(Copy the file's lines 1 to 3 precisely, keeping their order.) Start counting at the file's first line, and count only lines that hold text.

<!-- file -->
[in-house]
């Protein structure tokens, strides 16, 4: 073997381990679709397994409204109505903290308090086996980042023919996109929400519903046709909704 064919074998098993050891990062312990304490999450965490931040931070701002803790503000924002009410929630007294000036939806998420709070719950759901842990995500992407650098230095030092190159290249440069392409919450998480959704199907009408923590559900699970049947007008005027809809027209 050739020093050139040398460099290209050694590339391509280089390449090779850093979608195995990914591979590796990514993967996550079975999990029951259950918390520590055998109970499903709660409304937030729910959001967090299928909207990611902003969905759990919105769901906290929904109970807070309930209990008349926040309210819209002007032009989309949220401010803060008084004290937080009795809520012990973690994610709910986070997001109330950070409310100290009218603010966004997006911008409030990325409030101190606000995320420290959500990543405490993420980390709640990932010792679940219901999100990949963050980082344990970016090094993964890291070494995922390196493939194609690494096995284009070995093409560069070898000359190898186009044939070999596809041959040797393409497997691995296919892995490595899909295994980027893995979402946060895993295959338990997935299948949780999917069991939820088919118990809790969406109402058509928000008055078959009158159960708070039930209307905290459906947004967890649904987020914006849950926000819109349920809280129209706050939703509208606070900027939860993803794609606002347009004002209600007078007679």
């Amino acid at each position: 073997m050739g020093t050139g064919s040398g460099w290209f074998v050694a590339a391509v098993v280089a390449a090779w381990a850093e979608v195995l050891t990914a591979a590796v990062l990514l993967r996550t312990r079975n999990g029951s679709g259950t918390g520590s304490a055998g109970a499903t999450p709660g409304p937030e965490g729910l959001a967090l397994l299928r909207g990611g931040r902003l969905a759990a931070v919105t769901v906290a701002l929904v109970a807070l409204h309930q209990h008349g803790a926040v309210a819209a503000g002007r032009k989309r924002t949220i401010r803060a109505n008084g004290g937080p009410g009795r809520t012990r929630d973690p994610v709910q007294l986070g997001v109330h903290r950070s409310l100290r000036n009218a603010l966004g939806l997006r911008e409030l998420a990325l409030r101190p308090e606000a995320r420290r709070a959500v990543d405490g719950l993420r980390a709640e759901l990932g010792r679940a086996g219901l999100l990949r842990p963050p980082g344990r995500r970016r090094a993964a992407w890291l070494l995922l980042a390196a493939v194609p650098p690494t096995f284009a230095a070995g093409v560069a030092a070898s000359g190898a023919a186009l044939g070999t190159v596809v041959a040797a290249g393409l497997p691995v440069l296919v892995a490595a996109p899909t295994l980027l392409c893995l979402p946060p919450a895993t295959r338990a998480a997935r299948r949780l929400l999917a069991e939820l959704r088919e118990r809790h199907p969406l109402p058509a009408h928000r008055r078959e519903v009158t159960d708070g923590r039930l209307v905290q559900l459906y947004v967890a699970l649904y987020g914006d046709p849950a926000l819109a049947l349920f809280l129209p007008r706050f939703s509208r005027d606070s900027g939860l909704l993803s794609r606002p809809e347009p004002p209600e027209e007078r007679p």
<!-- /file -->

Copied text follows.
[in-house]
């Protein structure tokens, strides 16, 4: 073997381990679709397994409204109505903290308090086996980042023919996109929400519903046709909704 064919074998098993050891990062312990304490999450965490931040931070701002803790503000924002009410929630007294000036939806998420709070719950759901842990995500992407650098230095030092190159290249440069392409919450998480959704199907009408923590559900699970049947007008005027809809027209 050739020093050139040398460099290209050694590339391509280089390449090779850093979608195995990914591979590796990514993967996550079975999990029951259950918390520590055998109970499903709660409304937030729910959001967090299928909207990611902003969905759990919105769901906290929904109970807070309930209990008349926040309210819209002007032009989309949220401010803060008084004290937080009795809520012990973690994610709910986070997001109330950070409310100290009218603010966004997006911008409030990325409030101190606000995320420290959500990543405490993420980390709640990932010792679940219901999100990949963050980082344990970016090094993964890291070494995922390196493939194609690494096995284009070995093409560069070898000359190898186009044939070999596809041959040797393409497997691995296919892995490595899909295994980027893995979402946060895993295959338990997935299948949780999917069991939820088919118990809790969406109402058509928000008055078959009158159960708070039930209307905290459906947004967890649904987020914006849950926000819109349920809280129209706050939703509208606070900027939860993803794609606002347009004002209600007078007679």
């Amino acid at each position: 073997m050739g020093t050139g064919s040398g460099w290209f074998v050694a590339a391509v098993v280089a390449a090779w381990a850093e979608v195995l050891t990914a591979a590796v990062l990514l993967r996550t312990r079975n999990g029951s679709g259950t918390g520590s304490a055998g109970a499903t999450p709660g409304p937030e965490g729910l959001a967090l397994l299928r909207g990611g931040r902003l969905a759990a931070v919105t769901v906290a701002l929904v109970a807070l409204h309930q209990h008349g803790a926040v309210a819209a503000g002007r032009k989309r924002t949220i401010r803060a109505n008084g004290g937080p009410g009795r809520t012990r929630d973690p994610v709910q007294l986070g997001v109330h903290r950070s409310l100290r000036n009218a603010l966004g939806l997006r911008e409030l998420a990325l409030r101190p308090e606000a995320r420290r709070a959500v990543d405490g719950l993420r980390a709640e759901l990932g010792r679940a086996g219901l999100l990949r842990p963050p980082g344990r995500r970016r090094a993964a992407w890291l070494l995922l980042a390196a493939v194609p650098p690494t096995f284009a230095a070995g093409v560069a030092a070898s000359g190898a023919a186009l044939g070999t190159v596809v041959a040797a290249g393409l497997p691995v440069l296919v892995a490595a996109p899909t295994l980027l392409c893995l979402p946060p919450a895993t295959r338990a998480a997935r299948r949780l929400l999917a069991e939820l959704r088919e118990r809790h199907p969406l109402p058509a009408h928000r008055r078959e519903v009158t159960d708070g923590r039930l209307v905290q559900l459906y947004v967890a699970l649904y987020g914006d046709p849950a926000l819109a049947l349920f809280l129209p007008r706050f939703s509208r005027d606070s900027g939860l909704l993803s794609r606002p809809e347009p004002p209600e027209e007078r007679p």